You are right in some instances and wrong in some others. Poetry cannot be compared with pop culture. I agree hundred percent. But poetry is a dead domain now. The reason is poetry does not sell the way it did a few decades ago only. If you enter a bookshop you can hardly come upon books of poetry on display. Even one percent people going there ask for a book of poems. You cannot find any kids reading poetry. Those who have kin interests in poetry are like you who do not belong to this generation. There are so many choices and why people choose to write poetry. We do not need Shakespeare today and if anybody tries to be a Shakespearean type he does not fit in today's world. Maybe people read poems at times but none red a Shakespearean dramas except for academic persuasion. Then why should any government sponsor and promote this dead culture. It has no implication, nothing for today's generation. You may be an aesthete, someone still hooked to the bygone values and tradition that have died out half a century ago. Today we have so many things as pastimes. In today's world our values have undergone a dramatic turnarounds. There are so many pursuits people are after- college, dating, sex, separation and travel, the Internet, movies, TV, soap operas, clubs, sports, politics, restaurants, drinks the economic meltdown, books of comics, the goings-on around the globe and the like. Of course poetry too with a few ones in their dim candle-lit room secluding oneself from the glamors of the outside world. There is no time for the rest for poetry.

    Poetry is a beautiful persuasion. It makes both the poet and the reader beautiful but beauty itself has been a misfit in today's world. Where is beauty? It is in your poetry and not even in your imagination. We are in a world of materialism and the concrete matters not the abstract.

    You maybe the last poet or the one who is yet to understand the goings-on of the present world. You can write poetry for self gratification. If you have publishers to publish your poetry, you have a special relation with them or else few publishers will publish the artifact that does not sell.

    “Those who seek to satisfy the mind of man by hampering it with ceremonies and music and affecting charity and devotion have lost their original nature””

    “If water derives lucidity from stillness, how much more the faculties of the mind! The mind of the sage, being in repose, becomes the mirror of the universe, the speculum of all creation.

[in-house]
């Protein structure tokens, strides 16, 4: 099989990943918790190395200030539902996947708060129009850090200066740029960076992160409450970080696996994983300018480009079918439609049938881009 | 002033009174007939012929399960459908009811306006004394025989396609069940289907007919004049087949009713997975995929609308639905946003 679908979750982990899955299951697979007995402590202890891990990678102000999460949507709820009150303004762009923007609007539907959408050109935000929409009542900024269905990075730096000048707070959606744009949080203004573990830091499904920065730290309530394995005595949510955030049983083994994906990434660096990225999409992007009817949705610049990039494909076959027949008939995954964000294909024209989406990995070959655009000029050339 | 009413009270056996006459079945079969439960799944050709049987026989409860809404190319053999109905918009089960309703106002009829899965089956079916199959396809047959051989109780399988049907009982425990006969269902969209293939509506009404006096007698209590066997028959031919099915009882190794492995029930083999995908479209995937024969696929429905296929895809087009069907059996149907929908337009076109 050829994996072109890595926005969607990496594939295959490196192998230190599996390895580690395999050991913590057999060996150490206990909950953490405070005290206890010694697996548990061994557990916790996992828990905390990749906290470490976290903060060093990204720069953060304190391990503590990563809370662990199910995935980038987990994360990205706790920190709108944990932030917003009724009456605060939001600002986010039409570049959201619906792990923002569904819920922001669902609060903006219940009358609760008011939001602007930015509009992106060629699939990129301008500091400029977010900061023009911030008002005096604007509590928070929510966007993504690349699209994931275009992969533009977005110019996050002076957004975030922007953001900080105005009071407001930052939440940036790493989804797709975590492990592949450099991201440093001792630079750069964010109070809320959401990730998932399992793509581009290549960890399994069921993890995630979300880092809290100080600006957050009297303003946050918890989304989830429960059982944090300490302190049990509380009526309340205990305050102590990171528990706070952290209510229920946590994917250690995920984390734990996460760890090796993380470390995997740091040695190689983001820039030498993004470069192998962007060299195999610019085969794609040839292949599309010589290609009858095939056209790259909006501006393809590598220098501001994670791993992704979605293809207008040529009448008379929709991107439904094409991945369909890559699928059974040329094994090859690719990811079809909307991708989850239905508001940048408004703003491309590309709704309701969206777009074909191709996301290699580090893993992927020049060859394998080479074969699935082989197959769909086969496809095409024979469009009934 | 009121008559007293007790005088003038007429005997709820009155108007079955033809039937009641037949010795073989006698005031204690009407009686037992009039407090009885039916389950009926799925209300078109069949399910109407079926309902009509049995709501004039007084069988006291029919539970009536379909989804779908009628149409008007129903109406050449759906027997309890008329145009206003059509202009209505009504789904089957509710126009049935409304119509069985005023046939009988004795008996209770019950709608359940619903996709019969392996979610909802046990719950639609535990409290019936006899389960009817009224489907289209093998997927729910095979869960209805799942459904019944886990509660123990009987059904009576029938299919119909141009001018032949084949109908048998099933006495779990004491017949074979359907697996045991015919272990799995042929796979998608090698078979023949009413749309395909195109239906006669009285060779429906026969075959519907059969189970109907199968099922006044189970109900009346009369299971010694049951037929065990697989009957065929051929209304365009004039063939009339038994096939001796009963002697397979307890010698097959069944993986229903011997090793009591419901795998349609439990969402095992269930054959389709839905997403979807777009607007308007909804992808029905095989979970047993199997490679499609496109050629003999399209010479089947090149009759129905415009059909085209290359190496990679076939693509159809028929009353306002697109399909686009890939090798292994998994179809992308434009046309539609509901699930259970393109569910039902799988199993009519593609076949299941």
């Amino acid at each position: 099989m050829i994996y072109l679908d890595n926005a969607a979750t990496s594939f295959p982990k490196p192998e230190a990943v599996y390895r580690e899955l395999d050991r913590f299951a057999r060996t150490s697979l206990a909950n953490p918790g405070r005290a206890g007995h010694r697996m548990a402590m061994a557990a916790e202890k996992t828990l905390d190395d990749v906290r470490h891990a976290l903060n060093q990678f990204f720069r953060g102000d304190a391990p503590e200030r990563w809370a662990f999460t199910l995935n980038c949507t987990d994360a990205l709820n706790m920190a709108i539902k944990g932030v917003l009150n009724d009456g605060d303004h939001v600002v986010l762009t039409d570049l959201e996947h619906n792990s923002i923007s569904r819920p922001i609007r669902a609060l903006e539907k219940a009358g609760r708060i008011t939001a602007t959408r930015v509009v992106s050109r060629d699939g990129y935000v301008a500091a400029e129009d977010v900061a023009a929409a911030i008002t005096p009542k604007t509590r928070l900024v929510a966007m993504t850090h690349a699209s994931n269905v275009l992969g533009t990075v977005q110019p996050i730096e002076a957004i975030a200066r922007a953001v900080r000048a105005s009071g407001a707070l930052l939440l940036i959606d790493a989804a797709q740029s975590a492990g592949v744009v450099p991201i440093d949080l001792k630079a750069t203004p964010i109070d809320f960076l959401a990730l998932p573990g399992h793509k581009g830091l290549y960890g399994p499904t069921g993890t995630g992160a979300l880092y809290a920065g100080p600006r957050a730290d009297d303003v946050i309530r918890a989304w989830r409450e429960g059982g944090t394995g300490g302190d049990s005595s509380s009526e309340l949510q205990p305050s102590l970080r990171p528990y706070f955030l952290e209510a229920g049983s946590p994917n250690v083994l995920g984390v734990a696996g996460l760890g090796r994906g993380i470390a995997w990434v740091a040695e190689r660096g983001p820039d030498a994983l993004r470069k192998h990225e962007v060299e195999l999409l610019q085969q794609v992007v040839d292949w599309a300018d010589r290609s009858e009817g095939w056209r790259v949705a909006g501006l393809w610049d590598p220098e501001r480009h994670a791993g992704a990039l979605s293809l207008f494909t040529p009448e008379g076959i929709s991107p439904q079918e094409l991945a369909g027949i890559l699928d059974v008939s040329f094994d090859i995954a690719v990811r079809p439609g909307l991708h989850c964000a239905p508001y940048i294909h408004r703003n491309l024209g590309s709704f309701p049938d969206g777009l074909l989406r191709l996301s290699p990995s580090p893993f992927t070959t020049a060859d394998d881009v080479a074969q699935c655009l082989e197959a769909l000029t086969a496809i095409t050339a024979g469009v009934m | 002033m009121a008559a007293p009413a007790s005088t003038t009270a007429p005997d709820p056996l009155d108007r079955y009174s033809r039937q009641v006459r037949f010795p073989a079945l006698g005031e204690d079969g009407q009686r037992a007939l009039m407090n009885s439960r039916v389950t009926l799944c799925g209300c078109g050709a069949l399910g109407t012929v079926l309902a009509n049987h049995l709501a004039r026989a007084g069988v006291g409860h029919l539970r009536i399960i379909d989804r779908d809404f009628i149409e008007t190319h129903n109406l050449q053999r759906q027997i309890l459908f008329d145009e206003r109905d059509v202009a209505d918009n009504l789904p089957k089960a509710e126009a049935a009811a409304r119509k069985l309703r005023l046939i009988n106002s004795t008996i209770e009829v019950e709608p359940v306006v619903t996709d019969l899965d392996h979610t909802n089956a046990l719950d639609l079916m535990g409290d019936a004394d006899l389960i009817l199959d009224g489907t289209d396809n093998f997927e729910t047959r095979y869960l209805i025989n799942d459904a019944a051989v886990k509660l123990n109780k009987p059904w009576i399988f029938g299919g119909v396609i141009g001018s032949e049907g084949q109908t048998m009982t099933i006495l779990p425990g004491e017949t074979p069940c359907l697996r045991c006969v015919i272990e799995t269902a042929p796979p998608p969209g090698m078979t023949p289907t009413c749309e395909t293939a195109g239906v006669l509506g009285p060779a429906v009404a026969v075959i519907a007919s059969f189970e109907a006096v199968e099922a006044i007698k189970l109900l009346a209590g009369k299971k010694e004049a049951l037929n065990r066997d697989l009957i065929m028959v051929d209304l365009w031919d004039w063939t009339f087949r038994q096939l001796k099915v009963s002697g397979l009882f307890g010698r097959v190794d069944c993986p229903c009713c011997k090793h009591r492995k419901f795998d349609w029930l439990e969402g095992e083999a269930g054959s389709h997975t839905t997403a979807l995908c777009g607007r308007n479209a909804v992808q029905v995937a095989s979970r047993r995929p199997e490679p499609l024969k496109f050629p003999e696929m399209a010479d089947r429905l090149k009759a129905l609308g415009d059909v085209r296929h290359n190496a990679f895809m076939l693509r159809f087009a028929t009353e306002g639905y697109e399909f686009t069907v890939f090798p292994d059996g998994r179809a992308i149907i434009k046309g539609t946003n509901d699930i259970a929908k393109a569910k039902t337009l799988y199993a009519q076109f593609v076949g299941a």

12. #42
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    Quote Originally Posted by blazeofglory View Post
    You are right in some instances and wrong in some others. Poetry cannot be compared with pop culture.
    This because? They should not be compared, only because one is a form to deal with language and the other is a form to relate to culture. Pop culture is far from a form of production that lacks creativity, artistic talent or complexity. Even pop musical idols behaviour are nothing but a pale shadow of Lord Byron. And it should be noted, that pop culture is considerable more complex than just american mainstream. Pop art for example was rather marginal. Pop icons write their poetry books (Tim Burton, Bob Dylan, Chico Buarque de Holanda, etc)...

    I agree hundred percent. But poetry is a dead domain now. The reason is poetry does not sell the way it did a few decades ago only. If you enter a bookshop you can hardly come upon books of poetry on display. Even one percent people going there ask for a book of poems. You cannot find any kids reading poetry. Those who have kin interests in poetry are like you who do not belong to this generation.
    I have twin sisters. They turned 17 now. One is a big fan of Lord Byron. The other of Emily Dickison. They recite brazilian poets from XIX century - obscure poets for the majority - and they get happy when I give them poetry books. This since they are young. They have friends who do the same and online wise, I have meet several teens trying to write poetry, having one or another love for, perhaps bad poets, but few shunned the classical poets when I suggested them. A poem like "The Raven" is present in Simpsons, quoted by all, heavy metal fans have the tendency to know Coleridge just because of Iron Maiden. Even the movie - bad - as Bewoulf popped publishing and distribution the poem. I wonder which numbers give you a basis, that is the past there was many top best sellers poets and now we have none.


    There are so many choices and why people choose to write poetry. We do not need Shakespeare today and if anybody tries to be a Shakespearean type he does not fit in today's world. Maybe people read poems at times but none red a Shakespearean dramas except for academic persuasion.
    Shakespeare keep selling well. Right now, a brazilian soup opera has part of its plot based on him. And not even a top play. The Shakespeare Society is actually buying lands to build a Shakespeare theatre in Brazil and Buenos Aires showed the interest too, because the increasing interest on the guy. I may note, no teacher in university told me to read Shakespeare.

    Then why should any government sponsor and promote this dead culture. It has no implication, nothing for today's generation. You may be an aesthete, someone still hooked to the bygone values and tradition that have died out half a century ago. Today we have so many things as pastimes. In today's world our values have undergone a dramatic turnarounds. There are so many pursuits people are after- college, dating, sex, separation and travel, the Internet, movies, TV, soap operas, clubs, sports, politics, restaurants, drinks the economic meltdown, books of comics, the goings-on around the globe and the like. Of course poetry too with a few ones in their dim candle-lit room secluding oneself from the glamors of the outside world. There is no time for the rest for poetry.